Stikeez have taken SA by storm and not only children are involved. Adults are fascinated by the odd characters and a plethora of Stikeez swap groups have sprung up on Facebook.
Admittedly, parents are being driven nuts by kids constantly demanding to go shopping at Pick n Pay and I’ve heard a few teachers threaten unspeakable acts because of the audible annoyance factor of suction cups being removed every three seconds from all classroom surfaces, but rumours have it that sales at stores have soared.
Yes, they’ve been criticised as a gimmick and very un-green, but, realistically, what are MacDonald’s toys? Kids don’t go there for the food. Just as with every other marketing gimmick, it gets feet through the door and that’s when you have a chance to impress the consumer. Consumers who had perhaps been shopping elsewhere but were pressurised by their children into going to a Pick n Pay may decide they like the service or convenience or savings. And they may return.
There has to be a larger strategy at play here and I’m sure the marketing folk at Pick n Pay are on top of it. Hong Kong manufacturer Zing Toys are suppliers for Stikeez, so it’s not an original marketing idea.
This is just the start of the invasion, according to Pick n Pay, which says it has more surprises up its sleeves to be revealed along the way [oy vey — ed-at-large].
Lucky buckets for Africa
Shoprite Holdings company Hungry Lion’s new Lucky Bucket campaign launched recently with a Harley Davidson pillion ride and a fun stunt, promising South Africans instant prizes in excess of R10m.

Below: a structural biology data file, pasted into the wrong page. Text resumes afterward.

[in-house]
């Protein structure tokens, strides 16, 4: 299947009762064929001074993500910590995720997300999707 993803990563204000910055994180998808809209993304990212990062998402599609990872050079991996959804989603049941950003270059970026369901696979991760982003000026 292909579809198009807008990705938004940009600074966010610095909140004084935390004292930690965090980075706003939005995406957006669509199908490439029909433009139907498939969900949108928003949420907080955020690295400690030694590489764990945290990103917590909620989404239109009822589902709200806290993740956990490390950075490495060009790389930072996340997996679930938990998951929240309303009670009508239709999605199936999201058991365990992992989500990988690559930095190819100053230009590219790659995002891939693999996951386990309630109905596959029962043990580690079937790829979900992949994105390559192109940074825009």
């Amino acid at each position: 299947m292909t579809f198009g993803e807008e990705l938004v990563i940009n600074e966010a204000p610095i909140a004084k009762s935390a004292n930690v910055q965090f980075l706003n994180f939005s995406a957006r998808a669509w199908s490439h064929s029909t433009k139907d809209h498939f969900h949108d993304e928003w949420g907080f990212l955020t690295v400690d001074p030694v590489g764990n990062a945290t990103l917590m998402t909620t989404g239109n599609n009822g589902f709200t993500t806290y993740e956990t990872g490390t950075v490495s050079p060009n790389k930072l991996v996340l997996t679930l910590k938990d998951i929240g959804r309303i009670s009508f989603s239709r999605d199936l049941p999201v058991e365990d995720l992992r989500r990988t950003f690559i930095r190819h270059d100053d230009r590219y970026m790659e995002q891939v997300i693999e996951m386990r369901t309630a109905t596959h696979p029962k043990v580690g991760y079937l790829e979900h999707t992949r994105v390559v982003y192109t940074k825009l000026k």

Hungry Lion, which was launched in 1997, has seen a rapid growth trajectory and now has a network of more than 180 stores in Africa, with operations in eight African countries. Over the past two years, the brand has undergone major changes to its management, brand, stores and menu in order to achieve its goal of being a first-world quick-service restaurant.
Tashalene Reid, brand marketing manager at Hungry Lion, says: “The three-month campaign, which has been running for just over a week, has proven to us that South Africans love getting more. We have already seen an impressive 568% increase in consumer engagement in comparison to last year’s campaign.”
Reid explains that the objective of the campaign, created by J Walter Thompson (JWT) Cape Town, is to build brand loyalty and get more people to share in the Hungry Lion lifestyle experience. “We will achieve this through multiple touch-points for the duration of the three-month campaign.”
Reid attributes the increase in sales and consumer loyalty to Hungry Lion’s new brand image, refurbished outlets, the brand’s proudly South African heritage and a good product in the form of bigger portions of chicken served up in branded buckets: “Our Pride Bucket has been iconic to our stores for more than 13 years and, this year, our lucky bucket mascot is even cooler.”
The integrated campaign comprises a new TV and radio commercial, digital, PR, on the ground activations, Shoprite in-store activity and a WeChat partnership, which promises to ‘give Mzansi more’.
“Our goal is to provide all communities in Africa with tasty chicken in a first-world environment at competitive prices, whilst staying true to our 100% homegrown SA offering,” she adds.
Hungry Lion currently serves over a 1.5m customers per month across SA and other African countries.
Cheryl Hunter (@cherylhunter) has written for the South African media, marketing and advertising industries for more than 15 years. A former editor of M&M in Independent Newspapers and contributor to Bizcommunity, AdFocus, AdReview and the Ad Annual, she has also produced for various television networks and currently consults on communication strategy and media liaison.